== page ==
While attending the ceremony for the South Newbury Union Chapel’s National Registry of Historic Places, we also heard the story about the Centennial Oak Tree. The white oak tree was planted by the Women’s Political Suffrage Club to celebrate our country’s 100th birthday. It was a symbolic move; planting the roots of a movement that would go on and change America’s face forever. The tree was planted across the street from the chapel on private property to prevent vandalism and destruction due to the bitter antagonism against equal rights. Some of the locals have heard that there was a “time capsule” buried under the tree. While reading stories about the tree, I did find that there was a jar buried under the tree that contained a program of the ceremony, history of the club, and a poem. The poem below is the poem that was read that day during the ceremony.
We plant today a strong young Oak
To show that in our hearts has woke
That love of Liberty – that sacred flame
Which gave our sires their honored name.
The Pilgrim Fathers! Where are they?
Gone – but their work knows no decay.
They built upon the solid rock;
The truths they held no age shall mock.
Today, proud patriots throughout the land
Are echoing the words of the Pilgrim band.
But do they perceive their import deep.
Or do they forget the eyes that still weep.
They tell us of freedom from British yoke,
They tell us the bondsman’s chain is broke,
They ring the bells, they fire the guns
To herald the rights of Columbia’s sons.
Witness the pompous and rich display,
The marital music, the banners gay.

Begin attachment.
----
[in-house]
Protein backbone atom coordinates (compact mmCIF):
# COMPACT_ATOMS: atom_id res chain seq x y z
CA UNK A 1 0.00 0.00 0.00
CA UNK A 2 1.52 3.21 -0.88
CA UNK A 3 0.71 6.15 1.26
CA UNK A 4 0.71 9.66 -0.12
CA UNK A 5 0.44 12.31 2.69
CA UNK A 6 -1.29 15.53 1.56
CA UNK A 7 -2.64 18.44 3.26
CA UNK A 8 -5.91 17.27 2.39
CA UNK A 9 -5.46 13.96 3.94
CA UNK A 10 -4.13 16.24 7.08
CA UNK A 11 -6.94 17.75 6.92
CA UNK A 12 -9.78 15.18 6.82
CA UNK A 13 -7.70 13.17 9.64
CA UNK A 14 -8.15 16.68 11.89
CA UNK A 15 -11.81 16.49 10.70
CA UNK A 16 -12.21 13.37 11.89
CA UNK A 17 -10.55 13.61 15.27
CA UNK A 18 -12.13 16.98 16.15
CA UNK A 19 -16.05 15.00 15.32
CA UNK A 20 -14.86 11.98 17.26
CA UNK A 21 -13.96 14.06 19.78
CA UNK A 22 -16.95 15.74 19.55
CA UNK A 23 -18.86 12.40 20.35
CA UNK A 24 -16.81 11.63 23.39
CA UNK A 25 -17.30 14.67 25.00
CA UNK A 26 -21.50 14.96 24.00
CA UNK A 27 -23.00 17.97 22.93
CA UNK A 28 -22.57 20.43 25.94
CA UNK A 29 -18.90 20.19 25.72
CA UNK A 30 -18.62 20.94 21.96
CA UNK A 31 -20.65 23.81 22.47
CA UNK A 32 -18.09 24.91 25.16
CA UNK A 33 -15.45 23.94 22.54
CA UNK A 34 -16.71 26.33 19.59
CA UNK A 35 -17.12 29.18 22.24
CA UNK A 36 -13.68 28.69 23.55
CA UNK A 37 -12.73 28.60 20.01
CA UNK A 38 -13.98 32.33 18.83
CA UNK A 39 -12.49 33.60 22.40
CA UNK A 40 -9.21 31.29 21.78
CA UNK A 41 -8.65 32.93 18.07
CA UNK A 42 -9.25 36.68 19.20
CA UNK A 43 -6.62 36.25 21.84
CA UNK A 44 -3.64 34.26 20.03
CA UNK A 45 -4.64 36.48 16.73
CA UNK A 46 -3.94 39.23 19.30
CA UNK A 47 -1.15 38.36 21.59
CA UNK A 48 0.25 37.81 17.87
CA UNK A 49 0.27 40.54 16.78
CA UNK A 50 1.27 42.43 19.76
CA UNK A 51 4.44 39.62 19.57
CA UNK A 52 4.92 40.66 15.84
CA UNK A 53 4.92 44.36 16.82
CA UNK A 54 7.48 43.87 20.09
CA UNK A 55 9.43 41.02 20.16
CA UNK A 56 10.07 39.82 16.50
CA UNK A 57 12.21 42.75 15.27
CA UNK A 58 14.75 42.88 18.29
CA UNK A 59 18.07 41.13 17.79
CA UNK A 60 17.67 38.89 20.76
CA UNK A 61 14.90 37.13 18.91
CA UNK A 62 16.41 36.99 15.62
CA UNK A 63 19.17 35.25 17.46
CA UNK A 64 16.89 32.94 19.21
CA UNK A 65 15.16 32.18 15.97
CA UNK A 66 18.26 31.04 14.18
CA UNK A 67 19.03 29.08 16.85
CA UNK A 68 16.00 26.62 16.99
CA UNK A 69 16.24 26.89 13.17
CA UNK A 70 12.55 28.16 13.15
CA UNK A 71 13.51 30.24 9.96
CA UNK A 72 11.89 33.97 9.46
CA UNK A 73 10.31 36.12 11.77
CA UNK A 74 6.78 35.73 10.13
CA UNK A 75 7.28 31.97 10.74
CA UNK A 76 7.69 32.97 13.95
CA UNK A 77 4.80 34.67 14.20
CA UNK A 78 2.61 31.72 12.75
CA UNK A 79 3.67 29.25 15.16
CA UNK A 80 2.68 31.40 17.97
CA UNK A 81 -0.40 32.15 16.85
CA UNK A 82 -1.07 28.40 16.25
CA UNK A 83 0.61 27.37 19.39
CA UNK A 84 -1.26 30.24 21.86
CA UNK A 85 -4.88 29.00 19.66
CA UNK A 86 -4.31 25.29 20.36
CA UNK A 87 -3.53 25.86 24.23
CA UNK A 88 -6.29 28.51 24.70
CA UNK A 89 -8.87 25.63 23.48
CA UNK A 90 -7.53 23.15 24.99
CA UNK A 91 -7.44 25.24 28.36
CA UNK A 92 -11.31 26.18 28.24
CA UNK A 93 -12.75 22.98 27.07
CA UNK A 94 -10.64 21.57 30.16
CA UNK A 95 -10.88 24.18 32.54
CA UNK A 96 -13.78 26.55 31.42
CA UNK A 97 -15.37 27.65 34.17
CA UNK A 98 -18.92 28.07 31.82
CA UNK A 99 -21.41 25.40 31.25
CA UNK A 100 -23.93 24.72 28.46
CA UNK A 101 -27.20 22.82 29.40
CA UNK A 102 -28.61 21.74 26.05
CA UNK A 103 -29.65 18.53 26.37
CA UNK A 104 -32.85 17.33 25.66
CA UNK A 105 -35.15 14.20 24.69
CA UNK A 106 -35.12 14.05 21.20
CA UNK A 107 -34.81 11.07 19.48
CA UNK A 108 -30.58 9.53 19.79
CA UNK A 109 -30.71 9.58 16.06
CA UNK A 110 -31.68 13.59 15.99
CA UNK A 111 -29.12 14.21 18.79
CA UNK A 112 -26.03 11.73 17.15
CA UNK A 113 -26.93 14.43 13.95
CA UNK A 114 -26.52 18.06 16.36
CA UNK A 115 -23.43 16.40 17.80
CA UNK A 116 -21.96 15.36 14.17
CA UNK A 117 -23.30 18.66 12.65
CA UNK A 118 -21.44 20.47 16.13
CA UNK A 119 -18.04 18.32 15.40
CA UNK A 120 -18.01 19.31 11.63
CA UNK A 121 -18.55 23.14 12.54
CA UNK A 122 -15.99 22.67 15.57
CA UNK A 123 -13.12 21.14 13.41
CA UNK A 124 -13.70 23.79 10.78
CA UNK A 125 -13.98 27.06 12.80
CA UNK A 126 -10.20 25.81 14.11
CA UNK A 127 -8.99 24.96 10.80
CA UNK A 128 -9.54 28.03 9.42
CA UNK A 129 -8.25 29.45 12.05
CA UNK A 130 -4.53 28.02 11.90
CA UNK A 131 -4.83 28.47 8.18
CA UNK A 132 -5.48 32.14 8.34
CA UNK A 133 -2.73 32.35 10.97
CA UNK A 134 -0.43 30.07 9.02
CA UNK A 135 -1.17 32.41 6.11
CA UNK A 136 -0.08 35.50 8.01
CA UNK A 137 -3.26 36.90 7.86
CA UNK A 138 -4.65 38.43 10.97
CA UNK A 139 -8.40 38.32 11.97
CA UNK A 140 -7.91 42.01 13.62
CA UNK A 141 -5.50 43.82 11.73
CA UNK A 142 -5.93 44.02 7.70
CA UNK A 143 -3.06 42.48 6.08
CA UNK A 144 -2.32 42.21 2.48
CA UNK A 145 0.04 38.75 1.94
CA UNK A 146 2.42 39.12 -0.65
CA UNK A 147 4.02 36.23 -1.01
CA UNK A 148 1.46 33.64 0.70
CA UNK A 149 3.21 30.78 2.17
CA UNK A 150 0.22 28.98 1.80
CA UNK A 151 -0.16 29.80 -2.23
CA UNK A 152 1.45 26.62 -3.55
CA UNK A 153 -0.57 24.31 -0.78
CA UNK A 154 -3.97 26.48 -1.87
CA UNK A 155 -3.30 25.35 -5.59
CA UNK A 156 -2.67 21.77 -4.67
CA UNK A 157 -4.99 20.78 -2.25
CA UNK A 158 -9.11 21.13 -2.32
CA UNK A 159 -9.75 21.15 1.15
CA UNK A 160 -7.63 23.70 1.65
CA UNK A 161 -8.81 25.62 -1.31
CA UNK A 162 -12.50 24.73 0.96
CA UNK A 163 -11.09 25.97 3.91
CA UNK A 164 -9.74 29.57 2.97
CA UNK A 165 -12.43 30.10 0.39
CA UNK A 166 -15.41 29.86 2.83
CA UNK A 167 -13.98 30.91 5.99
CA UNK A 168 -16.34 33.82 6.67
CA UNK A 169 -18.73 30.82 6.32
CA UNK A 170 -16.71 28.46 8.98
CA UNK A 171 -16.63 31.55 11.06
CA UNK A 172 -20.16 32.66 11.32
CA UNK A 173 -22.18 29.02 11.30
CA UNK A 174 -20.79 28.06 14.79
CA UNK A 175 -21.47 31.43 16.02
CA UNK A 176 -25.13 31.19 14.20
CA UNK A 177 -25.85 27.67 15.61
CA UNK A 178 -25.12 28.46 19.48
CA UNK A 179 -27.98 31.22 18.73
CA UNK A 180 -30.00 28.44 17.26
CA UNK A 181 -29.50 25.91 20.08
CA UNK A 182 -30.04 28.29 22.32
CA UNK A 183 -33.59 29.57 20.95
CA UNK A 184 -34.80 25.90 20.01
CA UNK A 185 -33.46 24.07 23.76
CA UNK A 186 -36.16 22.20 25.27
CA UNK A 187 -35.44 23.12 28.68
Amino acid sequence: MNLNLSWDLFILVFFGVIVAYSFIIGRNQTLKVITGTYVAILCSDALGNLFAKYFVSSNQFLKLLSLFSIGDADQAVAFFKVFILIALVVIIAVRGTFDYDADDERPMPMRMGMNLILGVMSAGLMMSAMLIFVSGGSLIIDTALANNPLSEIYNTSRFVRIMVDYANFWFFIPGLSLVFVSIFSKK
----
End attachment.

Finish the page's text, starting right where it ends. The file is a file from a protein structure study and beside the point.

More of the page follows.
O! who would guess that over it all
The cloak of oppression still hangs like a pall?
From homes of affluence, from hovels of woe
There comes a cry so hushed and low
That few but the angels stop to hear,
Or ask the cause of the falling tear.
‘Tis the voice of moan, weak and crushed,
Which from o’erburdened hearts has gushed,
Of rights withheld, of wrongs imposed,
Of virtue lost, of vice disclosed,
Of hearths deserted, of love estranged,
Of homes bereft, of brains deranged,
Its sad tones speak, as by trumpet seven
And reach at last the Ear of Heaven.
And down to earth the messengers come,
Wakening voices to speak for the helpless and dumb.
And now here and there is often heard
A plea, a demand, a startling word.
They ask only justice – no more, no less –
Demand equal rights and equal redress,
With a prophet’s boldness, with a hero’s might
They warn of danger, they stand for the right
And lo! even here some have entered the list
Their rights to maintain, their wrongs to resist,
And with a persistence that never says fail
Making bigots to waiver and tyrants to quail.
This emblem of our righteous cause
We plant as a protest to unjust laws
May it stand as a witness till woman is free,
A monument grand, this Centennial Tree.
Some of our number have passed from our view
Sadly we’ve spoken a last adieu.
But their earnest words and deeds remain,
And in our lives do live again.
Their faith is ours, their hope is ours.
Their counsel and their heartfelt prayers
Are treasured up with reverent tears.
A century hence, our cause crowned with success,
Our spirit and effort children’s children shall bless,
And rejoicing in victory so dearly brought
Shall in wonder exclaim, “What hath God Wrought?”
So with might resistless we’ll march along,
An ever increasing and zealous throng
Until Right shall reign even in politics
In the free, fearless spirits of 1776.
Thus may all our hearts so brave and warm
Beat high for every true reform,
And while we pray, “thy will be done,”
By the earnest work will the “Kingdom come.”
And may this Oak rooted deep in the ground
Shooting up, branching out,
ever living be found,
An emblem, a witness a monument
be long life to our dear Centennial Tree.
-Anna Medora Green
Poem was written for the dedication of the Equal Rights Centennial Oak Tree on July 4, 1876